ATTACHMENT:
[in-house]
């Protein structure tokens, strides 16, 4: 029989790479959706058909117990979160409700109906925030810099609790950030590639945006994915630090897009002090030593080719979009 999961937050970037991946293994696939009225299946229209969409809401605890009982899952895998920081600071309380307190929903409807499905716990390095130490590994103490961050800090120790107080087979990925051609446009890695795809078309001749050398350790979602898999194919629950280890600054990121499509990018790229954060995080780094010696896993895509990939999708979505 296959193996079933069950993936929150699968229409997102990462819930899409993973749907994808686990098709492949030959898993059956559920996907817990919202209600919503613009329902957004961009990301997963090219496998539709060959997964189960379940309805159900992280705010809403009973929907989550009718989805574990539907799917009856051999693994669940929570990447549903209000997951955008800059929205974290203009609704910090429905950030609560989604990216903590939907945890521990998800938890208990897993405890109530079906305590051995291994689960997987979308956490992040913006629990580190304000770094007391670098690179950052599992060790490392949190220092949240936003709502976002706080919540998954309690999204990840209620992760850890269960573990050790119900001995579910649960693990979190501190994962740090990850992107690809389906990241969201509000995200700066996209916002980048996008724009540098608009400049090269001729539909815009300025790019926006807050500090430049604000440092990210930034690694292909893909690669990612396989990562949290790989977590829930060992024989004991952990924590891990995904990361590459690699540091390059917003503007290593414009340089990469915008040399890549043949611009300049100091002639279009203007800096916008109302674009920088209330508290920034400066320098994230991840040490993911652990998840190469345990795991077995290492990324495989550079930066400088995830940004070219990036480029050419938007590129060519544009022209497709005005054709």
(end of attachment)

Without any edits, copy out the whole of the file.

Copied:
[in-house]
């Protein structure tokens, strides 16, 4: 029989790479959706058909117990979160409700109906925030810099609790950030590639945006994915630090897009002090030593080719979009 999961937050970037991946293994696939009225299946229209969409809401605890009982899952895998920081600071309380307190929903409807499905716990390095130490590994103490961050800090120790107080087979990925051609446009890695795809078309001749050398350790979602898999194919629950280890600054990121499509990018790229954060995080780094010696896993895509990939999708979505 296959193996079933069950993936929150699968229409997102990462819930899409993973749907994808686990098709492949030959898993059956559920996907817990919202209600919503613009329902957004961009990301997963090219496998539709060959997964189960379940309805159900992280705010809403009973929907989550009718989805574990539907799917009856051999693994669940929570990447549903209000997951955008800059929205974290203009609704910090429905950030609560989604990216903590939907945890521990998800938890208990897993405890109530079906305590051995291994689960997987979308956490992040913006629990580190304000770094007391670098690179950052599992060790490392949190220092949240936003709502976002706080919540998954309690999204990840209620992760850890269960573990050790119900001995579910649960693990979190501190994962740090990850992107690809389906990241969201509000995200700066996209916002980048996008724009540098608009400049090269001729539909815009300025790019926006807050500090430049604000440092990210930034690694292909893909690669990612396989990562949290790989977590829930060992024989004991952990924590891990995904990361590459690699540091390059917003503007290593414009340089990469915008040399890549043949611009300049100091002639279009203007800096916008109302674009920088209330508290920034400066320098994230991840040490993911652990998840190469345990795991077995290492990324495989550079930066400088995830940004070219990036480029050419938007590129060519544009022209497709005005054709």